In most families affected by HBOC, genetic linkage to a polymorphism on chromosome 17q21 has been found (84-86). Named BRCA1, this gene was finally cloned in 1994 (87), and one year later, BRCA2 was isolated at chromosome 13q12 (88) (Table 3). Approximately, 90% of familial ovarian cancers are caused by germline mutations in the BRCA1 gene, and most of the remaining are because of alterations in BRCA2 (89). These genes are transmitted in an autosomal dominant fashion to offspring.
Although, BRCA1 and BRCA2 appear to be important in the development of familial ovarian cancer, significantly they do not appear to affect sporadic tumors. Mutations in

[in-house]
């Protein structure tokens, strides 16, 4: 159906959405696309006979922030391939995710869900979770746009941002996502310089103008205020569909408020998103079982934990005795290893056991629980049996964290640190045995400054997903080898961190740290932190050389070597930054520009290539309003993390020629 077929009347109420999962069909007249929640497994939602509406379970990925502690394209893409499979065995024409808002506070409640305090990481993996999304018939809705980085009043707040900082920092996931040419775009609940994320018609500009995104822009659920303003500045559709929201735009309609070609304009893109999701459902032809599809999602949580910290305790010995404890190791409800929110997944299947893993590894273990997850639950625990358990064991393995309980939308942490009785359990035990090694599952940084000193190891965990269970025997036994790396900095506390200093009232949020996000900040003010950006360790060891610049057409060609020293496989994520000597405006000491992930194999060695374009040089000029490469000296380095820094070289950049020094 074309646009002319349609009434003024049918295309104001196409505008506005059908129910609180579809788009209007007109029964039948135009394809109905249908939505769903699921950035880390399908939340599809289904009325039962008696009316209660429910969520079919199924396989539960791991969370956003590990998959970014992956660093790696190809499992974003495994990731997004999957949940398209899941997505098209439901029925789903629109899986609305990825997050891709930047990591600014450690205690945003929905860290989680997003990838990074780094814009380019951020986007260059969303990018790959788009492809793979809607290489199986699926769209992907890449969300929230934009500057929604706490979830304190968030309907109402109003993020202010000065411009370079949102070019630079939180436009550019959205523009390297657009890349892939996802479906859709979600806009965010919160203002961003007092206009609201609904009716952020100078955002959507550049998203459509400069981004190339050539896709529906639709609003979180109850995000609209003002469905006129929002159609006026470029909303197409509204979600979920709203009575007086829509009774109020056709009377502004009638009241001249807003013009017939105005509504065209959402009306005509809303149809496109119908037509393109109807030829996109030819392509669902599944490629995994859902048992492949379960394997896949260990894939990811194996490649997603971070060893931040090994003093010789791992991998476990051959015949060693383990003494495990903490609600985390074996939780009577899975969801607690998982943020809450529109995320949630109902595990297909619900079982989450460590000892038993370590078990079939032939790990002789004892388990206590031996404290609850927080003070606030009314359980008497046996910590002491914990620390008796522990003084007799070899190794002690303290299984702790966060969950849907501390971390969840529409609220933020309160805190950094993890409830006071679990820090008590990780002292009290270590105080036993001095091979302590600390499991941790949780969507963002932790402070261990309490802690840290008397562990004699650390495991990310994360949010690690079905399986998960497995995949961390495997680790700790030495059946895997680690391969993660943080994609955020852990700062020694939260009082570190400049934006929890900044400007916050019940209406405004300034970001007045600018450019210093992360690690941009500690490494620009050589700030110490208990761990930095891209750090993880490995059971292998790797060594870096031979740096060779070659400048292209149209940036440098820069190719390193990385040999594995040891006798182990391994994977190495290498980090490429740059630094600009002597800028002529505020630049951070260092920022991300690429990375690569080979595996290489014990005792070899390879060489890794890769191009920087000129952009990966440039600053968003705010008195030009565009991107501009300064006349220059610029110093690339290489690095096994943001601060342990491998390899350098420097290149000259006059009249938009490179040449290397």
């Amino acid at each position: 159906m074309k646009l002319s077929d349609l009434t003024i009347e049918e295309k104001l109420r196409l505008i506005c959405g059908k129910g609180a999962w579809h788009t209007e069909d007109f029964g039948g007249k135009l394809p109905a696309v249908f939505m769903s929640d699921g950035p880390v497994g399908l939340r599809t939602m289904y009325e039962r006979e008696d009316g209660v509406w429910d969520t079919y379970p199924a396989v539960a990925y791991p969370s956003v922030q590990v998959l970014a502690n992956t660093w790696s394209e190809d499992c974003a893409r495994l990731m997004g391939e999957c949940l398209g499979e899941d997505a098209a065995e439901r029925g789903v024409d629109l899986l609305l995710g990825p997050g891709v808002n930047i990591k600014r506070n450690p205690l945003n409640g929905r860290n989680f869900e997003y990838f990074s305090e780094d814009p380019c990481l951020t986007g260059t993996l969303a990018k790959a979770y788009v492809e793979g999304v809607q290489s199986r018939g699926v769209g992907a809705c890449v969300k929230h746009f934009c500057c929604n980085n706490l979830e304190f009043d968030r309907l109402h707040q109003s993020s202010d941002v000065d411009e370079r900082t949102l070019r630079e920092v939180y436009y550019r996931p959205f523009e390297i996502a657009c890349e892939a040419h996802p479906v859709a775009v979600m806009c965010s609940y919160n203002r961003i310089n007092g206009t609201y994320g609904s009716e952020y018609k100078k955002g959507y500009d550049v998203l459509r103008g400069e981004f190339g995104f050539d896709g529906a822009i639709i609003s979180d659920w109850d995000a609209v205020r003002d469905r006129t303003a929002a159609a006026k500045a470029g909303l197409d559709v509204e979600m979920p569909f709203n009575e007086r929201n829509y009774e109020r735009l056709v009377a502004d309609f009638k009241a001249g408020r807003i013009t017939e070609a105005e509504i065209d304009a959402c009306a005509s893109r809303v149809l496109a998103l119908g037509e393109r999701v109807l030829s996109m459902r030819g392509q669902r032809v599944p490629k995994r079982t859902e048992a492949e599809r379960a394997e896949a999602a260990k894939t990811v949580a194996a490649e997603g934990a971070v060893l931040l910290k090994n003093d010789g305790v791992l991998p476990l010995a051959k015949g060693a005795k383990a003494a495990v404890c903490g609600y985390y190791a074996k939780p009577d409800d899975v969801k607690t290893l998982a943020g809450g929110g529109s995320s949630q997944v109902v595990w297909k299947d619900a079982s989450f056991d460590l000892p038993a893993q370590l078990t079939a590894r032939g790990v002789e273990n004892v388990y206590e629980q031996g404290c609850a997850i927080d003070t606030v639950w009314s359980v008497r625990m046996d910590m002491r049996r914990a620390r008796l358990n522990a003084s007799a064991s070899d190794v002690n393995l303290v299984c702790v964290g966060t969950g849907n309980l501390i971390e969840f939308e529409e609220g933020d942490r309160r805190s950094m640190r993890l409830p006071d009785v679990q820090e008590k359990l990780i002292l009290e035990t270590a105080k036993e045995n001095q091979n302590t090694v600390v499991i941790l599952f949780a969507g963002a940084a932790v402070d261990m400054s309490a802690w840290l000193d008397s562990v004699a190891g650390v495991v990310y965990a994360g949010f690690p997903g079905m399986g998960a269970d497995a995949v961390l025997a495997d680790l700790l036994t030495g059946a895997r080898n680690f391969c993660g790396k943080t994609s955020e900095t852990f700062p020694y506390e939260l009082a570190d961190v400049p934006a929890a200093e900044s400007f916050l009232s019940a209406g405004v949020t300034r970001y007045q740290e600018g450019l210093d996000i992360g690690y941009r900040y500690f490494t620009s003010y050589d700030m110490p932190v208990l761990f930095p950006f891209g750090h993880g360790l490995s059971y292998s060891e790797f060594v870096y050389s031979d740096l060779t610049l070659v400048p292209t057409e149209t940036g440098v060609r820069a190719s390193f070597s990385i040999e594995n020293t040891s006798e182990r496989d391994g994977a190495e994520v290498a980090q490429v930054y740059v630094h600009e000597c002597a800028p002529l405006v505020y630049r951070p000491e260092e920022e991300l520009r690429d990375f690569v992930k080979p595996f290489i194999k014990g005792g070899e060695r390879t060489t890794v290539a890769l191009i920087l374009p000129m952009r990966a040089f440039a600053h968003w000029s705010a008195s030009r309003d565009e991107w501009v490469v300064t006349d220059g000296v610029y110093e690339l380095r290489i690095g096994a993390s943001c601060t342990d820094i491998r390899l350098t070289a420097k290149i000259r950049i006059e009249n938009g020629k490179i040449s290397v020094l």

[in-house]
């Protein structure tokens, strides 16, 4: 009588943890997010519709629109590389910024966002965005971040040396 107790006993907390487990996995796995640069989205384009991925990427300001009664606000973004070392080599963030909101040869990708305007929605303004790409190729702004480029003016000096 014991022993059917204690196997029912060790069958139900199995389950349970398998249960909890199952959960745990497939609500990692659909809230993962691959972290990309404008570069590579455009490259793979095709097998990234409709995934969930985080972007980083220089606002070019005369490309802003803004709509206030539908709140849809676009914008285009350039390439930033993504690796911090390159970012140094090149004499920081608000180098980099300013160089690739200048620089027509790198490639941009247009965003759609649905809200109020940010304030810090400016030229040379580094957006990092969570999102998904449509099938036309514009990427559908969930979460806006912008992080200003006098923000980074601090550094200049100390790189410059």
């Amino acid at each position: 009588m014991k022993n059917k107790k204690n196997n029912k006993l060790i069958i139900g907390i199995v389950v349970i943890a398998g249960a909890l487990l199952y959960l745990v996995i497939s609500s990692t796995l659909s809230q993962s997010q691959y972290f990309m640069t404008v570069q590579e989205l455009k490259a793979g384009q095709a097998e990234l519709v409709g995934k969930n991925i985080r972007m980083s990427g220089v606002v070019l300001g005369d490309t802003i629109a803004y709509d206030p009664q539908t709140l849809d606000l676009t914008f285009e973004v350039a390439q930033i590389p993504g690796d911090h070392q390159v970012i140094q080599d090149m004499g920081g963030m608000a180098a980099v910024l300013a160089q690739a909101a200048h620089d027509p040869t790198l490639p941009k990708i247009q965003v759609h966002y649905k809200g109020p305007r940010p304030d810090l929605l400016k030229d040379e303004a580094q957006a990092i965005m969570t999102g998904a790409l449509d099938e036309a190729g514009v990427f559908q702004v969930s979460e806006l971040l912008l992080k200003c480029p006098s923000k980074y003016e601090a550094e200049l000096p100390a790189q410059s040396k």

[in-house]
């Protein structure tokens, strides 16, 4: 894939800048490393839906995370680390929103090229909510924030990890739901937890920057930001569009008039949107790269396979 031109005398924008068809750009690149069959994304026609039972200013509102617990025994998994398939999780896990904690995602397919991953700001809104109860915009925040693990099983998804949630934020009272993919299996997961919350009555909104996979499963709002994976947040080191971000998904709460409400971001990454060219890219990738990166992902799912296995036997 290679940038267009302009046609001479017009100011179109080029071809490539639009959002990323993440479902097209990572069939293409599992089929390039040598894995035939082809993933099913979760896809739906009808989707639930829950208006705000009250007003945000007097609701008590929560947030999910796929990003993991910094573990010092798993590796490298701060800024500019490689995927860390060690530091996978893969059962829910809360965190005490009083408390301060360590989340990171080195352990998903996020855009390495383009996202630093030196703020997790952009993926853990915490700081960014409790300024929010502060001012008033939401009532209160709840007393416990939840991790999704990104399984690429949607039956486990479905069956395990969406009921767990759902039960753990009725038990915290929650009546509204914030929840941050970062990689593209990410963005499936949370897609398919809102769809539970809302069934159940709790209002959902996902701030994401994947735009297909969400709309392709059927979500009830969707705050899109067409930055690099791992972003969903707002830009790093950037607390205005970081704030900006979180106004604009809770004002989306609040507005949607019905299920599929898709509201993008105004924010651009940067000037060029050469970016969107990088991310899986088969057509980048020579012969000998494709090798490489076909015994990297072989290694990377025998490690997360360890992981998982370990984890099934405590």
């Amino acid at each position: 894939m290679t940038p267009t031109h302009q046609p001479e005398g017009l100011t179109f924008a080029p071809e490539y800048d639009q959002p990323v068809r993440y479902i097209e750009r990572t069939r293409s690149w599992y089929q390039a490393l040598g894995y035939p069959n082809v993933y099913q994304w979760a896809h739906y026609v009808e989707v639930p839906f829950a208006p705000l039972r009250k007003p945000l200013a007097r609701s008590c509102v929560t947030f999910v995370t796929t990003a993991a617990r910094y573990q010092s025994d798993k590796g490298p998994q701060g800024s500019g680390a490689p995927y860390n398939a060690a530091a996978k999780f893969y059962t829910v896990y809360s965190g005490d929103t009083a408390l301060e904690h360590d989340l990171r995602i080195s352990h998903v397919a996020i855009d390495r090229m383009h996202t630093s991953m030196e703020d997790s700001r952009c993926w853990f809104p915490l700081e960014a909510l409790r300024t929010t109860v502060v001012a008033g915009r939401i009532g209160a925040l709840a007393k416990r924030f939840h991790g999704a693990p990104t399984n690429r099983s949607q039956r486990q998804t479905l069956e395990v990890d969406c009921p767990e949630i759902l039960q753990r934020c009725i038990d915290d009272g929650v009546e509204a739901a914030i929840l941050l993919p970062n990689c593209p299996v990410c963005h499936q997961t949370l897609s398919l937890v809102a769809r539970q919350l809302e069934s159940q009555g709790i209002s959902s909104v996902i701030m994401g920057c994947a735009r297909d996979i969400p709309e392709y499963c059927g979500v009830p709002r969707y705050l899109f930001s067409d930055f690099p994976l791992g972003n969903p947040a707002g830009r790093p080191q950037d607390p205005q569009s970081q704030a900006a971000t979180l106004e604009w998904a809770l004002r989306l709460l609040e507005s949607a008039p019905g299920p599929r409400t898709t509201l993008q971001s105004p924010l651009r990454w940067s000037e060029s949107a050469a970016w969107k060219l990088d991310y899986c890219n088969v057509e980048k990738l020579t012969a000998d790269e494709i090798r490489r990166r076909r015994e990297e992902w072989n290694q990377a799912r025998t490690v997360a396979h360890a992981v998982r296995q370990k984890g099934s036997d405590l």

Genes Involved in Familial Ovarian Cancer Syndromes
Percent of ovarian cancer cases
Percent of ovarian cancer cases in each syndrome
Hereditary breast and ovarian cancer syndrome
BRCA1 17q21 4.1
BRCA2 13p12 3.3
Hereditary nonpolyposis colorectal cancer
DNA mismatch - 2.9
Was this article helpful?
Learning About 10 Ways Fight Off Cancer Can Have Amazing Benefits For Your Life The Best Tips On How To Keep This Killer At Bay Discovering that you or a loved one has cancer can be utterly terrifying. All the same, once you comprehend the causes of cancer and learn how to reverse those causes, you or your loved one may have more than a fighting chance of beating out cancer.